Shortcut to Body Shortcut to main menu

Invest Korea

Search

Investment News

  • Home
  • Information Center
  • Newsroom
  • Investment News
Countdown Under Way for Special Olympics in PyeongChang
Date
2013.01.15
Views
834
제목 없음

  

An international sporting event for the intellectually disabled will kick off in a South Korean alpine town of PyeongChang in two weeks, with more than 3,000 athletes from 111 countries taking part in the biennial competition.

From Jan. 29 to Feb. 5, PyeongChang, some 180 kilometers east of Seoul, will host the country's first Special Olympics World Winter Games. There will be seven sports, including alpine skiing, snowboarding, speed skating and figure skating, plus one demonstration sport, floorball.

The Special Olympics World Games have been held every two years since 1968, and they alternate between summer and winter editions. The winter version was introduced in 1977.

  

Na Kyung-won, chief organizers of the 2013 PyeongChang Special Olympics World Winter Games, speaks during a promotional event in Seoul on Jan. 14, 2013. (Yonhap)


Under the motto "Together We Can," the organizers said they hope to raise awareness of those with intellectual disabilities in South Korea and to help improve their plight.

"The Special Olympics World Games features challenging and inspiring international competition among thousands of athletes, making it the world's second-largest sports event, after the Olympic Games," the organizers said in a statement. "This event is the flagship event of the Special Olympics movement, which promotes equality, tolerance and acceptance around the world."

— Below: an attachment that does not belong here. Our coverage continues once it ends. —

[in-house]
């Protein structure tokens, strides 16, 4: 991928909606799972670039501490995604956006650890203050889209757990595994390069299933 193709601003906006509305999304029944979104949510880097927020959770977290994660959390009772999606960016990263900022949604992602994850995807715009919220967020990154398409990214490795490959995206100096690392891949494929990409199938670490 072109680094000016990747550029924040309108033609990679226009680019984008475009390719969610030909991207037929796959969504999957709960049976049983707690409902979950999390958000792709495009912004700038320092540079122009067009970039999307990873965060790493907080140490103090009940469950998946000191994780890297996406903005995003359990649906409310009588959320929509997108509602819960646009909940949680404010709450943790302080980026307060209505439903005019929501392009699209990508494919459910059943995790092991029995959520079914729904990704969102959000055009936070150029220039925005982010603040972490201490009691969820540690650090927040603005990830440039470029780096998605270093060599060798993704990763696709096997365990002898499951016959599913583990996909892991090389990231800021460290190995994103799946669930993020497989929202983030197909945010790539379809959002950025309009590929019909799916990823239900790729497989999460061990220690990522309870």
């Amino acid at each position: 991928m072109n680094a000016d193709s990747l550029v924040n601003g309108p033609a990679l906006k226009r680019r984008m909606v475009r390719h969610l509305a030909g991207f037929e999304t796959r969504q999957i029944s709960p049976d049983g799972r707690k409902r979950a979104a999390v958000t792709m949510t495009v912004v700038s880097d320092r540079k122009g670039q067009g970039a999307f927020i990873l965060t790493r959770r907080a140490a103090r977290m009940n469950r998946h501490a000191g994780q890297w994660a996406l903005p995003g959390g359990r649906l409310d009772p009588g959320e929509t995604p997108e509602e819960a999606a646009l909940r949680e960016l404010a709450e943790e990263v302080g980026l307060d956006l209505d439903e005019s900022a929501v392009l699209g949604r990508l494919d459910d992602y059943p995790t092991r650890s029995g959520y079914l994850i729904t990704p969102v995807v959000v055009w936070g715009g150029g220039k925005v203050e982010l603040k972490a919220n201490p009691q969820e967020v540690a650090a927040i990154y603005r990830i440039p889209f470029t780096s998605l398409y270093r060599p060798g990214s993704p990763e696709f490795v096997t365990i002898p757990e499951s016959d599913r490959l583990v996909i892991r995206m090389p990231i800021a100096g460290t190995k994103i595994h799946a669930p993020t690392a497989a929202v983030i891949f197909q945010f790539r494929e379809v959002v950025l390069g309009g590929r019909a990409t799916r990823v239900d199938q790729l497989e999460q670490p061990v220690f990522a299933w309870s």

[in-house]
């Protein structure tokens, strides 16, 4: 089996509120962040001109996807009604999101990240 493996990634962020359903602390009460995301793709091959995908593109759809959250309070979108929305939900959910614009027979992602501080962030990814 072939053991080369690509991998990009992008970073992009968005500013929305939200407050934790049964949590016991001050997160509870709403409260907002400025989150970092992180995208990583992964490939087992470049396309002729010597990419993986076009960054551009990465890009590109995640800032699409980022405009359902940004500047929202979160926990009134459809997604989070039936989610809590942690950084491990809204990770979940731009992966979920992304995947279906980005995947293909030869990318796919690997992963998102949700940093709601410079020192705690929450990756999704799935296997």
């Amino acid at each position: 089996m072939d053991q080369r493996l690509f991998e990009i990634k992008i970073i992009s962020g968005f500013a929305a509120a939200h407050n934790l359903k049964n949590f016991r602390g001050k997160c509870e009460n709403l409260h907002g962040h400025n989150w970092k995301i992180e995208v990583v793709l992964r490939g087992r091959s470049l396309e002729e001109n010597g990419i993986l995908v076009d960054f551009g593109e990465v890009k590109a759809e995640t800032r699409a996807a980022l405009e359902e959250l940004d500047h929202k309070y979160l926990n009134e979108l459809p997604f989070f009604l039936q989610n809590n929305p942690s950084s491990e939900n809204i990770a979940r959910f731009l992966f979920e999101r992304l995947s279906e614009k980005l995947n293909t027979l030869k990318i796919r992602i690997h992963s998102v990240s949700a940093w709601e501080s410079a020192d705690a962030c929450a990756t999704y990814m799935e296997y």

Anyone over the age of 8 with intellectual disabilities can participate in the Special Olympics. The Special Games don't keep track of medal tallies for participating countries. The top three finishers in each event are awarded medals but all finalists also receive ribbons.

The athletes' oath in these competitions is "Let me win. But if I cannot win, let me be brave in the attempt."

The Special Olympics movement was founded by the late Eunice Kennedy Shriver, a younger sister of the former U.S. President John F. Kennedy. Timothy Shriver, son of Eunice, is currently the chairman of Special Olympics International, the governing body of the Special Games.

Source Text

 

Source: Yonhap News (Jan. 14, 2012)

Meta information